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Pemberville's Opera House gearing up for concert series

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    Marian Welling adds a dab of whipped topping to the peach pie of her brother-in-law, Robert Romaker of Perrysburg.

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  • Pemberville-s-Opera-House-gearing-up-for-concert-series

Landry Sheets holds his 19-month-old daughter, Emerson, at a chicken barbecue near the Pemberville Opera House and talks to Eileen Schuerman, seated left, and Inga Offerman, right.


PEMBERVILLE - Residents in Pemberville will soon be able to see live theater in their own village.

With high prices for gasoline and some forms of entertainment, the Pemberville Opera House has decided to present "Live in the House," its first series of concerts since its renovation in 2001.

"It's so reasonable. It's a chance to have something local where people can get live entertainment at a reasonable price and not have to drive too far," Carol Bailey, director of entertainment for the Opera House, said of tickets that are $10 per show or $75 for the season.

Built in 1891, the Pemberville Opera House operated as a vaudeville theater. It closed during World War II, fell into disrepair, and was used for storage.

The Opera House's restoration process was overseen by the Pemberville Opera House Restoration committee, formed by historical society members.

The group raised money by presenting plays, holding auctions, and soliciting donations. The opera house also received $40,000 from the state of Ohio from funds for historic restoration. It was rededicated at Pemberville's Autumnfest in October 1999.


Marian Welling adds a dab of whipped topping to the peach pie of her brother-in-law, Robert Romaker of Perrysburg.

Jetta Fraser / The Blade
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While the Opera House has been home to several local events since its restoration, it has not held a regular series of concerts.

The upcoming concerts will be at 7:30 p.m. on the first Saturday of each month from September through May.

The first concert Sept. 6 features the North Coast Concert Band, a group of about 70 musicians from northwest Ohio performing American band music.

Other events include an Oct. 4 showing of Way Down East, a silent film starring Lillian Gish, a local star who made her acting debut in the opera house of the southeastern Wood County community of Risingsun before going on to appear in more than 100 films. The film showing also includes pianist Damien Stout; the Tower Brass quintet, a Bowling Green-based group, on Nov. 1; a holiday-themed program on Dec. 7; Sojourners Quartet, a southern gospel group from Findlay on Jan. 3, and historians Michael and Jacqueline Hurwitz who will portray Abraham Lincoln and Harriet Beecher Stowe, author of Uncle Tom's Cabin, as the two discuss the politics and the Civil War on Feb. 7. The event is planned as a celebration of Mr. Lincoln's 200th birthday in 2009.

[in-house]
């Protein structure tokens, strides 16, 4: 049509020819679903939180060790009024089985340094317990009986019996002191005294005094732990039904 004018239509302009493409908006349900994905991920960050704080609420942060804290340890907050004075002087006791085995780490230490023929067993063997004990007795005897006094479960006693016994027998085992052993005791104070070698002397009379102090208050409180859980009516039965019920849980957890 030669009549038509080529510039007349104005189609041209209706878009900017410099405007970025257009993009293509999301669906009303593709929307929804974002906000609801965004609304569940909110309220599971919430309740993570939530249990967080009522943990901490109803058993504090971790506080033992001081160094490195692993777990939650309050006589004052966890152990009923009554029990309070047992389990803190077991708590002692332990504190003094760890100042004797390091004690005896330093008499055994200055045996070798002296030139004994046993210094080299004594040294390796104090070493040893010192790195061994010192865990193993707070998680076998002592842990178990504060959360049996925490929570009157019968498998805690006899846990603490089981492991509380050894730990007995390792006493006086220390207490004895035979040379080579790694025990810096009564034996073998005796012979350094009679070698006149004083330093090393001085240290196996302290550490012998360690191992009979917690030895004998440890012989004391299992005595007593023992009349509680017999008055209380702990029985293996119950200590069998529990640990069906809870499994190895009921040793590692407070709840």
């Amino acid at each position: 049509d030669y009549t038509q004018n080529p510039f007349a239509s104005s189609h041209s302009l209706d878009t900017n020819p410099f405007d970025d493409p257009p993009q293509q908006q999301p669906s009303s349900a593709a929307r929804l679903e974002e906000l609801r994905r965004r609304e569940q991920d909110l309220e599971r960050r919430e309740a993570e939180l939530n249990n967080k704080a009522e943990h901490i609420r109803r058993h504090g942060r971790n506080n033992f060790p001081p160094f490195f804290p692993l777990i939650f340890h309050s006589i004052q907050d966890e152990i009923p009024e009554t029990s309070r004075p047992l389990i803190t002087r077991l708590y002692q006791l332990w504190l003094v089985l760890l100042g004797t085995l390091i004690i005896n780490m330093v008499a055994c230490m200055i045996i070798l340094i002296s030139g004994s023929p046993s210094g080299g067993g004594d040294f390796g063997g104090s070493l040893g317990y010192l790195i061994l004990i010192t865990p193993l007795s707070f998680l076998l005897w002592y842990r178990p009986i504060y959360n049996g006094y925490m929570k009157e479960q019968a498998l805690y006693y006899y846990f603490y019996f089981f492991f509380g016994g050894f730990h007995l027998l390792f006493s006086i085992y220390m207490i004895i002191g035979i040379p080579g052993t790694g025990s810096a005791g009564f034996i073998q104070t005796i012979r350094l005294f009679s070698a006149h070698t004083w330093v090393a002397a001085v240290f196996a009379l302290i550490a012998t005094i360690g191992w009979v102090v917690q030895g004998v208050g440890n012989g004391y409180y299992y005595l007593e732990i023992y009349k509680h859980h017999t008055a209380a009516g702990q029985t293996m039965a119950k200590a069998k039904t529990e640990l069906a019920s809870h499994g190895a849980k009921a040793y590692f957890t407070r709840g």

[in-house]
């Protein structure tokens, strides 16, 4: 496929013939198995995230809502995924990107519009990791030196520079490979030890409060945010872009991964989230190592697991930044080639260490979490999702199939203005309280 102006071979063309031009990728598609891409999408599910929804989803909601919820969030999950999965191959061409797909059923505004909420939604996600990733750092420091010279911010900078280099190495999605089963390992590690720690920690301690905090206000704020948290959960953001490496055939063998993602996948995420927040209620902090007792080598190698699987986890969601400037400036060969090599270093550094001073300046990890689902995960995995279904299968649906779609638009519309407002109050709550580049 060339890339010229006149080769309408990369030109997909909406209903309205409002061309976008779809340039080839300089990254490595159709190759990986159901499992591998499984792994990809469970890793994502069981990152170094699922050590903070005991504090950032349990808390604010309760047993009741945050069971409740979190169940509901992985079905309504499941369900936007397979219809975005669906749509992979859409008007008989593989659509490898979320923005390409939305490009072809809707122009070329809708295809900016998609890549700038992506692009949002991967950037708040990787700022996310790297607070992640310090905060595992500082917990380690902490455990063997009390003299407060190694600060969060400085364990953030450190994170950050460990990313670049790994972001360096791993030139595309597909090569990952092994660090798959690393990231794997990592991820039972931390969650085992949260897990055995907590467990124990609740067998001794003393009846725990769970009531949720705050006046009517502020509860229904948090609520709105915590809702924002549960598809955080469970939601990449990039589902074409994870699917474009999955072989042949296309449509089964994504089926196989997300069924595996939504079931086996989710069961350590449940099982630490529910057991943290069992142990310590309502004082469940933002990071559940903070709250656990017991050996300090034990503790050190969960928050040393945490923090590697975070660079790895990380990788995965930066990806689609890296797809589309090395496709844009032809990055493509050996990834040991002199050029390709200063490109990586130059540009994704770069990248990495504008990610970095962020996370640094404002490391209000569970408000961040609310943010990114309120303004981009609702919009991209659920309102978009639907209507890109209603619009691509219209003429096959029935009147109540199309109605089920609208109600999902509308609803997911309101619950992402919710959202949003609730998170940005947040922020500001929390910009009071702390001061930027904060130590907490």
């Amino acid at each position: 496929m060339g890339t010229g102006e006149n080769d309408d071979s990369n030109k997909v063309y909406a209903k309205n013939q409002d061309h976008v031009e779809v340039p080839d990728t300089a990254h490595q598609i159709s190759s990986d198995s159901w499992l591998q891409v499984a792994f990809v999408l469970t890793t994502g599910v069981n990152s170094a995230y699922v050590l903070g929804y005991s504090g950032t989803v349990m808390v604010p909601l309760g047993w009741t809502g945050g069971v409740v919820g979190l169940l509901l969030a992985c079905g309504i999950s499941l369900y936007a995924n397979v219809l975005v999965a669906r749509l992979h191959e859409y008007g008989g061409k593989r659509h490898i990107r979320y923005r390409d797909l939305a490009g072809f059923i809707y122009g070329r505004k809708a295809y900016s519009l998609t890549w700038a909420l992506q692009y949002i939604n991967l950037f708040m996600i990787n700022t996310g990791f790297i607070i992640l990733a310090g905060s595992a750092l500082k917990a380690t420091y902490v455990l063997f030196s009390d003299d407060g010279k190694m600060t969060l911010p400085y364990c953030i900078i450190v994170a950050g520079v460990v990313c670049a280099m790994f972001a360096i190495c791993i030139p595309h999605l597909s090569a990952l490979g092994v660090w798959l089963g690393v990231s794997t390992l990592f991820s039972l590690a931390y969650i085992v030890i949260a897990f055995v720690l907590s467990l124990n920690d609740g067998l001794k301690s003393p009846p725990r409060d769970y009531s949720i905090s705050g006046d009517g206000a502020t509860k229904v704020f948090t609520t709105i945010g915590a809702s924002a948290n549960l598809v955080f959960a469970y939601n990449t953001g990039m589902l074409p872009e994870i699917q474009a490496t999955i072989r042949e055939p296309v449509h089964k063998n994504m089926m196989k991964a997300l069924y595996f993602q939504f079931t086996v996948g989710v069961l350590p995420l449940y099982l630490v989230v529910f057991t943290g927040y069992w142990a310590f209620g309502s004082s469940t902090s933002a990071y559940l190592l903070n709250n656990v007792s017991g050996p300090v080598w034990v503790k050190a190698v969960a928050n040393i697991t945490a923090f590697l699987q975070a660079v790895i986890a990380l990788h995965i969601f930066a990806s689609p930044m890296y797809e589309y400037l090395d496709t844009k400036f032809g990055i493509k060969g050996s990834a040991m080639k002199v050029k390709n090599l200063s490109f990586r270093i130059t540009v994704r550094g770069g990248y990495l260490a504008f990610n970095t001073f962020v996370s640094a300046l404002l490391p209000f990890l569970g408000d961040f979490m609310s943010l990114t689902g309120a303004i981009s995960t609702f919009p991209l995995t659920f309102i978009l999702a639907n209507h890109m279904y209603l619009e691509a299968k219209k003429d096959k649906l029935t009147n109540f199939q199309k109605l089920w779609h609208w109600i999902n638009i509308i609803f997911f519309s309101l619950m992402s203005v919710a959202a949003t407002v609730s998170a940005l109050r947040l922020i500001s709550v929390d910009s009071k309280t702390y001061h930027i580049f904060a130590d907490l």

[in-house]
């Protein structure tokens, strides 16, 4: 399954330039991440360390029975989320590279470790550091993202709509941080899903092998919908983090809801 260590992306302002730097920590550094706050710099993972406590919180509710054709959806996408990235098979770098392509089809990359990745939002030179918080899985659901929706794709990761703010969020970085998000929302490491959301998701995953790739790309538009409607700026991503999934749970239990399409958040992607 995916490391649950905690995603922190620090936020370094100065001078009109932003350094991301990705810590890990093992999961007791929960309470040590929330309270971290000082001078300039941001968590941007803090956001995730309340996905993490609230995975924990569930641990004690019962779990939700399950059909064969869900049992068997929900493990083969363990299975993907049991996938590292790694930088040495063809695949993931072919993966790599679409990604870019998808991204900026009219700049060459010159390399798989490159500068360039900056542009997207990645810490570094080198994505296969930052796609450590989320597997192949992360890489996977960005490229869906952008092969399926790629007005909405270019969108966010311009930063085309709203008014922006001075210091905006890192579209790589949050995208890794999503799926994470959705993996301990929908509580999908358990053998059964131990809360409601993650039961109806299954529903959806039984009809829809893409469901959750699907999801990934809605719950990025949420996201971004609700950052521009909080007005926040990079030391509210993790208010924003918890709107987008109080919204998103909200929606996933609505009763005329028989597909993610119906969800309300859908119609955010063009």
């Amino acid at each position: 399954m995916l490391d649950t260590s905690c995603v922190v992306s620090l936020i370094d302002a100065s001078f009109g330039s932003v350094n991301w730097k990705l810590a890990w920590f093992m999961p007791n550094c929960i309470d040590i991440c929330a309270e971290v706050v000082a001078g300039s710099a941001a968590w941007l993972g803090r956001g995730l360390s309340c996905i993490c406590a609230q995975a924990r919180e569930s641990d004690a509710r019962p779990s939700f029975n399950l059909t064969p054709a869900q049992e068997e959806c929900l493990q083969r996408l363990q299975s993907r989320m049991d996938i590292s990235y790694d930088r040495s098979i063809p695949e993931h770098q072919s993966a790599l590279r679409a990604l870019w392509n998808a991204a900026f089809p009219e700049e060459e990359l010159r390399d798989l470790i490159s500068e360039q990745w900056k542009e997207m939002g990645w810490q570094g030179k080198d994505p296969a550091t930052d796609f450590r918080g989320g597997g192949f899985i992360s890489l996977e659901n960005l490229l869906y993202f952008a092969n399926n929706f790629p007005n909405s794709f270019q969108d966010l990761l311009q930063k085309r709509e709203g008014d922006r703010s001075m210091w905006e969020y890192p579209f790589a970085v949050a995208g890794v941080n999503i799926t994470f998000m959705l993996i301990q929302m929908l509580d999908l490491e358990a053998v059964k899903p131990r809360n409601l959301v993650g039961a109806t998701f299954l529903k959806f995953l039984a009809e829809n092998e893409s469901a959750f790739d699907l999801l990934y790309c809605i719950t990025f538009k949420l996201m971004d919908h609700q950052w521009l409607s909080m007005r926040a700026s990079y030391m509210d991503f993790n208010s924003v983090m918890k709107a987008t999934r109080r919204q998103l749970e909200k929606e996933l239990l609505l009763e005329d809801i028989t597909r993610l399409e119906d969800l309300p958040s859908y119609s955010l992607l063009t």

Rick Prater and the Midnight Travelers, a bluegrass band from western Ohio, will perform March 7; Maiden's IV, a Celtic group, is to perform on April 4, and the series will culminate May 2 with Opus 181, a vocal group from Bowling Green, and Jiung Yoon, a graduate student at Bowling Green State University who is studying piano performance.

In addition to the concert series, the opera house is offering the Pemberville Children's Theatre Workshop camp throughout the summer.

The camp, designed for children entering grades three through seven, meets weekly and will perform Fairy Tale Courtroom on Saturday.

The theater is overseen by the Opera House Team, which operates as a subcommittee to the Pemberville-Freedom Area Historical Society, which has about 90 members.

Todd Sheets, of Pemberville, who owns Beeker's General Store on Front Street, said the continuity of the series is beneficial to the opera house.

"We're hoping that by showcasing a season, people will remember that there is something in Pemberville," he said of the village of 1,344 people.

Mrs. Bailey, who operates a piano-tuning service with her husband, John, said many Pemberville residents are unaware of the opera house.

"People will have a chance to see the gem of the opera house. It's a lovely facility and people don't know it's there," she said.

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